The Five by Hallie Rubenhold Book Review

Sunday, 23 February 2020

Title: The Five
Author: Hallie Rubenhold
Publication date: 30th January 2020
Page length: 432
Publisher: Transworld Publishers Ltd

About the book
Five devastating human stories and a dark and moving portrait of Victorian London—the untold lives of the women killed by Jack the Ripper.

Polly, Annie, Elizabeth, Catherine and Mary-Jane are famous for the same thing, though they never met. They came from Fleet Street, Knightsbridge, Wolverhampton, Sweden, and Wales. They wrote ballads, ran coffee houses, lived on country estates, they breathed ink-dust from printing presses and escaped people-traffickers.

What they had in common was the year of their murders: 1888. The person responsible was never identified, but the character created by the press to fill that gap has become far more famous than any of these five women.

For more than a century, newspapers have been keen to tell us that "the Ripper" preyed on prostitutes. Not only is this untrue, as historian Hallie Rubenhold has discovered, it has prevented the real stories of these fascinating women from being told. Now, in this devastating narrative of five lives, Rubenhold finally sets the record straight, revealing a world not just of Dickens and Queen Victoria, but of poverty, homelessness and rampant misogyny. They died because they were in the wrong place at the wrong time—but their greatest misfortune was to be born a woman.

Admittedly, I don't often venture into the world of non-fiction, even though when I do, I get really, really invested in the book. Fiction will always be my go to, but there's something about delving into a story and knowing it's real that's really gripping and makes for a more emotional reading experience.

I'd seen a few people talk about this book prior to its release, and its premise instantly had me hooked. It's quite simply actually, the author focuses not on Jack the Ripper, but more so on 5 of the women he killed; Polly, Annie, Elizabeth, Catherine and Mary-Jane. Ask your friends and family what they know about the five women Jack the Ripper murdered and I can guarantee you they won't know much, and what little they will know, will be something along the lines of 'they were prostitutes'. But here's the thing; there is little to no evidence that 4 of those 5 women worked in the sex trade.

What this book aims to do, is remind us that these women were real. They were mothers, sisters, daughters and wives. They might not have had the most fortunate of luck with little opportunity to change their circumstances, but that doesn't mean they weren't human. They were real people, with real lives, but yet everyone seems so focused on their death that they forget they lived a life.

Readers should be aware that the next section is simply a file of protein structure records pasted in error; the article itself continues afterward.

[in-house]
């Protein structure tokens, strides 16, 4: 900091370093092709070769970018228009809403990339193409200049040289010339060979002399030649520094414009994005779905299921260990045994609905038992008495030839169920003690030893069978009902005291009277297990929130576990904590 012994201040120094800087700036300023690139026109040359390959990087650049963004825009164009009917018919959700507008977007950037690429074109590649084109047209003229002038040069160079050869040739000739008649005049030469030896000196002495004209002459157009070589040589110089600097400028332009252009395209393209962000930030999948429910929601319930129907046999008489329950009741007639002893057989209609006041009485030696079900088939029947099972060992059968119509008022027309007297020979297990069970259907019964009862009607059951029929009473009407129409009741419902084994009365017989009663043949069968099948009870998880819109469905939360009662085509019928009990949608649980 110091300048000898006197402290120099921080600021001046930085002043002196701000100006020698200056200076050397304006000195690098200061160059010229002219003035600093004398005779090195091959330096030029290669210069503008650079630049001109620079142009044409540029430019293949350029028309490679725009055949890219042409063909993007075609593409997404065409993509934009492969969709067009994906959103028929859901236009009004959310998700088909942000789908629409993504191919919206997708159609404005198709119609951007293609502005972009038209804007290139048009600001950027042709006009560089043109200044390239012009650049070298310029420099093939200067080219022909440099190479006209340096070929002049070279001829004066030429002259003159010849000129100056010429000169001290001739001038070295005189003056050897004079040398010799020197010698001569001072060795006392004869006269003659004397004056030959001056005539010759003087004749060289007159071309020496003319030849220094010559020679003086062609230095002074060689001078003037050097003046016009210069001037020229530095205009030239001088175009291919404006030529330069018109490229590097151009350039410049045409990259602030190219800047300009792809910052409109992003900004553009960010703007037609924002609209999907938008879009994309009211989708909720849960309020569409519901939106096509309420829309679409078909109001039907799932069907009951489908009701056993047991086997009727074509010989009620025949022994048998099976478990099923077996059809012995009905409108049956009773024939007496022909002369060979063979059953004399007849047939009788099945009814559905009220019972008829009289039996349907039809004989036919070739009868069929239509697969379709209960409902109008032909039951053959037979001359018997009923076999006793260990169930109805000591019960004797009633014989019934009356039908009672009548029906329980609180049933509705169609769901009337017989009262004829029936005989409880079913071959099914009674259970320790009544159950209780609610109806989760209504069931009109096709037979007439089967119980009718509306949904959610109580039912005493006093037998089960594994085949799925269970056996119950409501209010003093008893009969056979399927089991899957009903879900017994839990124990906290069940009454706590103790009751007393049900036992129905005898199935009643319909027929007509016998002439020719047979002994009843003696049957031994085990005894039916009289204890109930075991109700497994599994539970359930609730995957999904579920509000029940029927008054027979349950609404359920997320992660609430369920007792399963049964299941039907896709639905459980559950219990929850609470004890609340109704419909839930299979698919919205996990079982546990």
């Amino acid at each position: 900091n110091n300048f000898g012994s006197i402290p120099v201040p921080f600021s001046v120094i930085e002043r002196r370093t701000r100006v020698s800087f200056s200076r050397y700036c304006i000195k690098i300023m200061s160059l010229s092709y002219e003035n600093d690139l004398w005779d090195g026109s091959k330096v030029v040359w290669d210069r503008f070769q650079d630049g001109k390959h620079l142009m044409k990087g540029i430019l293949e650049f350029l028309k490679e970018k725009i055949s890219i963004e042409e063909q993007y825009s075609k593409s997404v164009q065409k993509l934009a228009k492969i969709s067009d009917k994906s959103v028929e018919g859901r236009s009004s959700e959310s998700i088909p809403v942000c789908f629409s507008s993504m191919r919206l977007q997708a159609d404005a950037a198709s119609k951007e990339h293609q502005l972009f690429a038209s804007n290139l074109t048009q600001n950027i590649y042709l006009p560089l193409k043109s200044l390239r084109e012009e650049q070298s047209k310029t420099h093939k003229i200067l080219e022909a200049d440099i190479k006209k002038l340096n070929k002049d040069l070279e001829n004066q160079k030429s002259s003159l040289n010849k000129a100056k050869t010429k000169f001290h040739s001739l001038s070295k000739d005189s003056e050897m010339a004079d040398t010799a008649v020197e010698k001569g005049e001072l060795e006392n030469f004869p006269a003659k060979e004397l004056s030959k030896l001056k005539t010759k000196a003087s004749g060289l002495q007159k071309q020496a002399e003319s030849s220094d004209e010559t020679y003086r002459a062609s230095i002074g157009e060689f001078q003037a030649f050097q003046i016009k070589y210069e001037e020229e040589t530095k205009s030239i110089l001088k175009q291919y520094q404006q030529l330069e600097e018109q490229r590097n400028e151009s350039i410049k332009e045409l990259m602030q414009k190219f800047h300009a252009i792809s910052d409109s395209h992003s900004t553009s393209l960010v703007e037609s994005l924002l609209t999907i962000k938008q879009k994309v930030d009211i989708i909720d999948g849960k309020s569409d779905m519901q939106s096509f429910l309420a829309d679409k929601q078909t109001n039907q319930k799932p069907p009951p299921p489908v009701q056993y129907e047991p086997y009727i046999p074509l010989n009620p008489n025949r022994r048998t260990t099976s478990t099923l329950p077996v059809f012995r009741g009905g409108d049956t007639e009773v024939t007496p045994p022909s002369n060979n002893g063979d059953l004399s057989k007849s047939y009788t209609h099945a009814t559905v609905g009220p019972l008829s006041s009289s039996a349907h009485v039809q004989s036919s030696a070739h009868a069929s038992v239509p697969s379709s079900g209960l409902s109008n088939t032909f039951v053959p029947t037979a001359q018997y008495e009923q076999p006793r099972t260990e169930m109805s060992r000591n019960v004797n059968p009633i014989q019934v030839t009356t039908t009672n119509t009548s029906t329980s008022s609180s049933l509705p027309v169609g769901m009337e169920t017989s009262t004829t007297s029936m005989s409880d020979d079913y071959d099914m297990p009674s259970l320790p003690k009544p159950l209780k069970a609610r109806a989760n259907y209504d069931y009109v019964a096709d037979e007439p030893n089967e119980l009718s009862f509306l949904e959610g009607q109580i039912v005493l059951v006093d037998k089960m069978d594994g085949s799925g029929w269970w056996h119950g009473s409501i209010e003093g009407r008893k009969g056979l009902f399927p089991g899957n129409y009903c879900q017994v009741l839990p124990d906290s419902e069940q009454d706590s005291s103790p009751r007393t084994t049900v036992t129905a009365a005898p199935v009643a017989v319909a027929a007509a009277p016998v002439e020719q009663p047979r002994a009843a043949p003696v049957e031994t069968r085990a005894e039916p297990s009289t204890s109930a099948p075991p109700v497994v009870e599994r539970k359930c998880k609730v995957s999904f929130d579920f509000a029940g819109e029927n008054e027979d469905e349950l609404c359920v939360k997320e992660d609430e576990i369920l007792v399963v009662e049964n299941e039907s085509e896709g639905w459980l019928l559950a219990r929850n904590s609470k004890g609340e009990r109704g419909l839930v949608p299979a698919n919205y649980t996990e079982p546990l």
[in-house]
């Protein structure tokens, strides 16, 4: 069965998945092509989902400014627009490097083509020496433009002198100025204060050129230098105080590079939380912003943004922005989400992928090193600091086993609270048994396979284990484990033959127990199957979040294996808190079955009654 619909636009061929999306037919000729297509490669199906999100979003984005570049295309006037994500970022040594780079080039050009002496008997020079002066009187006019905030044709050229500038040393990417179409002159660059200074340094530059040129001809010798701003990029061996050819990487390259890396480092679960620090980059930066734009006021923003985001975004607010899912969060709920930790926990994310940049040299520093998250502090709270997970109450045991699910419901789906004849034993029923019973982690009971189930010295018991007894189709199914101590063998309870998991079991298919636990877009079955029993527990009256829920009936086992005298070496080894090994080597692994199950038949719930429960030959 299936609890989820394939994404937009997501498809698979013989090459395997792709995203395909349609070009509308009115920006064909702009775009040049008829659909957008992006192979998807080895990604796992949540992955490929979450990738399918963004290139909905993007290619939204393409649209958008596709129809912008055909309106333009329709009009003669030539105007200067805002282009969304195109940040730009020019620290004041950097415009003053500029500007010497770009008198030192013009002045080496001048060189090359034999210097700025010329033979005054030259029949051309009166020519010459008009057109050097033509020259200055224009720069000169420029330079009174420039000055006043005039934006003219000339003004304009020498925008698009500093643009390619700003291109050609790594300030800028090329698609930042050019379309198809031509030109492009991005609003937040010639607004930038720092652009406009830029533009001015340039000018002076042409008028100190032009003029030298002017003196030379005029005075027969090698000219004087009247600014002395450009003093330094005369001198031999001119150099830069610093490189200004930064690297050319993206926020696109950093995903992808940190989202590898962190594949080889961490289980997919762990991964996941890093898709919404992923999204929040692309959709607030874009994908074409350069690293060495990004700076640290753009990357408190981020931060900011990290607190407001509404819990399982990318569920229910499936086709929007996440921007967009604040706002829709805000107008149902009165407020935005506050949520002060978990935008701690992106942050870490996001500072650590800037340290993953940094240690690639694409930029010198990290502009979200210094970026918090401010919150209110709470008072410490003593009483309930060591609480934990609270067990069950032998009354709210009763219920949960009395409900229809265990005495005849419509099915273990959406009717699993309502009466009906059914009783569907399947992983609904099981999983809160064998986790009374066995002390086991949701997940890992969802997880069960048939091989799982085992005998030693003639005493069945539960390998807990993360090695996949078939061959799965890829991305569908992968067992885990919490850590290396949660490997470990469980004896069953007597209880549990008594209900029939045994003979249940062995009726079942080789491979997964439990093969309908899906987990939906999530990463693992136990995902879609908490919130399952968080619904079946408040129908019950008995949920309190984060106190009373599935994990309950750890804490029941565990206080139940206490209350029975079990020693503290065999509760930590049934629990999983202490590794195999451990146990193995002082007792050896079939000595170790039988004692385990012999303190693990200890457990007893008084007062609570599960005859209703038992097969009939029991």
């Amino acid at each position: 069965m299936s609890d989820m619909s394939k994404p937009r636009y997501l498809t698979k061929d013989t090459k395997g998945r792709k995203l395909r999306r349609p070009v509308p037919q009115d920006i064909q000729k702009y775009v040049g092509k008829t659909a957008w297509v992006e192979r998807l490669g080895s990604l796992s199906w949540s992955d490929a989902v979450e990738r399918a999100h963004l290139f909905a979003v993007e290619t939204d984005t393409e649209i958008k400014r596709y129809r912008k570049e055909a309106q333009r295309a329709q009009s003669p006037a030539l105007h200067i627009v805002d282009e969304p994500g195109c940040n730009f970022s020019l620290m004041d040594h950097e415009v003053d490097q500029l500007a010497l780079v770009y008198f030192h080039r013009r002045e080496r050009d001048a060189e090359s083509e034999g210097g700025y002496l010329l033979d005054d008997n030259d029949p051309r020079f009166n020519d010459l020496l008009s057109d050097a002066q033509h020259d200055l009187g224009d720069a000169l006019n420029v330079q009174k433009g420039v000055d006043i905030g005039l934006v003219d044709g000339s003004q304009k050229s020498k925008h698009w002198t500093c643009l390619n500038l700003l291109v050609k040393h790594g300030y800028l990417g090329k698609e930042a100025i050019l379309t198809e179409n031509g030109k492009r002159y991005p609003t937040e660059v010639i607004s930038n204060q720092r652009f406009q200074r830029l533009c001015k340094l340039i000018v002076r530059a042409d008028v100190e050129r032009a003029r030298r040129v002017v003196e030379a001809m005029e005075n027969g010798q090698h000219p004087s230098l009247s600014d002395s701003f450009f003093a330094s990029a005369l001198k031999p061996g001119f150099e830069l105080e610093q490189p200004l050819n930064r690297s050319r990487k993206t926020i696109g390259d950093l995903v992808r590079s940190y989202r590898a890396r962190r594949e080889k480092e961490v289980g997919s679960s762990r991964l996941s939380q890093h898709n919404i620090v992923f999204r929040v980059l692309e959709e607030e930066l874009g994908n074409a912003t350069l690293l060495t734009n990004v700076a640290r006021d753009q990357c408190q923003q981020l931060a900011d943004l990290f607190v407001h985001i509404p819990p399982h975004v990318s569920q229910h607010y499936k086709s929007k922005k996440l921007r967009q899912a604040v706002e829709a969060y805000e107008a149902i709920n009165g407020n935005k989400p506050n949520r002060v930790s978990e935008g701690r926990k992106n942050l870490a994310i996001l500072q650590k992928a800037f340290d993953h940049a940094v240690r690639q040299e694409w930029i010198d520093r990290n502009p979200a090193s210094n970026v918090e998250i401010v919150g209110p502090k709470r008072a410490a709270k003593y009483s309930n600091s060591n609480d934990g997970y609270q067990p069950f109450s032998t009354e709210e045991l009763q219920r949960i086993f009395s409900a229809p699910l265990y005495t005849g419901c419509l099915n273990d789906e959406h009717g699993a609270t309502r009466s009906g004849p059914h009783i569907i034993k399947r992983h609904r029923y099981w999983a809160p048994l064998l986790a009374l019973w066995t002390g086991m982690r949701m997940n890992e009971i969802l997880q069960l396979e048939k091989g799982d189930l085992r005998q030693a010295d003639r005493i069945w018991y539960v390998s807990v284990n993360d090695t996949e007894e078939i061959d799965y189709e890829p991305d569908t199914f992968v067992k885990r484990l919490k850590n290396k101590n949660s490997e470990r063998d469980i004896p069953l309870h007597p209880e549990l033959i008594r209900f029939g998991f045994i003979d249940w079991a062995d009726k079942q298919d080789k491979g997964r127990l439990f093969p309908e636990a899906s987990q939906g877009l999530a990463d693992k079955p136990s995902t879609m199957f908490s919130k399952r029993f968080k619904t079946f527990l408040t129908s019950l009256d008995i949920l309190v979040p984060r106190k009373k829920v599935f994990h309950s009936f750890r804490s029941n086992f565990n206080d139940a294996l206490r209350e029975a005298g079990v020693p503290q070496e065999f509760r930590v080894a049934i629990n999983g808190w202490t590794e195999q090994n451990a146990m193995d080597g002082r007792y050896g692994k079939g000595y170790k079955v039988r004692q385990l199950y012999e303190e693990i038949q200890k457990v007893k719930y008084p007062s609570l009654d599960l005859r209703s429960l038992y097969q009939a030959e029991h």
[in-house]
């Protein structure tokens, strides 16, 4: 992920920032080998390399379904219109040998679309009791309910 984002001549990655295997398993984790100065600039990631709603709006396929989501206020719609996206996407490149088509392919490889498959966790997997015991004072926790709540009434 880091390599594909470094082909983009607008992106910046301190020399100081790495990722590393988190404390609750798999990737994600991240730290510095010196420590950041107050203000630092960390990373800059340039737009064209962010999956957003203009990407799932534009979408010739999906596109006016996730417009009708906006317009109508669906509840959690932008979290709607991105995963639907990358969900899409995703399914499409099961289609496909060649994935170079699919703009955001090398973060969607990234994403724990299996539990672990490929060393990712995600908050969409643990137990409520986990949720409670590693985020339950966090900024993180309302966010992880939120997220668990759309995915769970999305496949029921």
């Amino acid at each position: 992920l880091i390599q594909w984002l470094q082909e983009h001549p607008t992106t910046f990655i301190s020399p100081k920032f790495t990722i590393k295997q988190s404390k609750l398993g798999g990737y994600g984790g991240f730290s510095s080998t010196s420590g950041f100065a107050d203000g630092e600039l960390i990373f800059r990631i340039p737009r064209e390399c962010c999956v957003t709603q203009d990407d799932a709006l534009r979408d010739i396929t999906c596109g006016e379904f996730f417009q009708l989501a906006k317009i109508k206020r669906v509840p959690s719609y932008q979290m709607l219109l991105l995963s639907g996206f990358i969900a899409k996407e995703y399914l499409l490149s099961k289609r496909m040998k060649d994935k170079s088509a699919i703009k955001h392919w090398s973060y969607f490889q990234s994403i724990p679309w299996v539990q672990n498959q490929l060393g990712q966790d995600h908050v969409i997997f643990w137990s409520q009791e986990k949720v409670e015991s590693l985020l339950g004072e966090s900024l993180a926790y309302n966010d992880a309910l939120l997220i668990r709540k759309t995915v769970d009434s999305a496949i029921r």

It's clear that the the author did a tonne of research to give the reader an in-depth profile of each of these five women. The historical details the author provides paints a picture of a devastating, depressing, and bleak portrait of London at that time, examining how it wasn’t the sex trade that made these five women targets, but poverty, addiction, and abuse which ultimately led to their vulnerability. The author does a great job at detailing how, because these women were exactly that - women - their options were limited and the laws stacked against them.

I'll be the first to admit that, before this book, I didn't know the names of the women killed by Jack the Ripper, but this book gave me so much more than 'just the names' of these women. It told me what their life was like. Who their family was. Where they grew up. Who they married. I absolutely loved that the author didn't dedicate any time whatsoever to describing the murders of these women, because that's all they've been for so long - murder victims. This book is solely about their lives, how they lived and the people they left behind. There are hundreds of books dedicated to their deaths. This book isn't one of them. If you look up any book about Jack the Ripper, I'd harbour a guess that 99% of them are trying to identify the killer, but what about the victims of his crimes? This book, the one that aims to give the lives back to three women, is solely based on doing just that; telling us that these women really lived and yet, we only remember them for their deaths.

It is a very educational book, documenting real history. The Five is not a book about Jack the Ripper, and his crimes are not specified in this book and there are no theories thrown about as to his identity. I think we've had enough of those types of books already.

This is an eye-opening book, and a humbling experience and whilst I never really viewed these women as ‘just prostitutes’, I also never really stopped to consider if the information about them was true or not. This book challenges what many people have always presumed to be 'facts', but ultimately it helps to restore dignity to these five women.

Verdit: ★★★★

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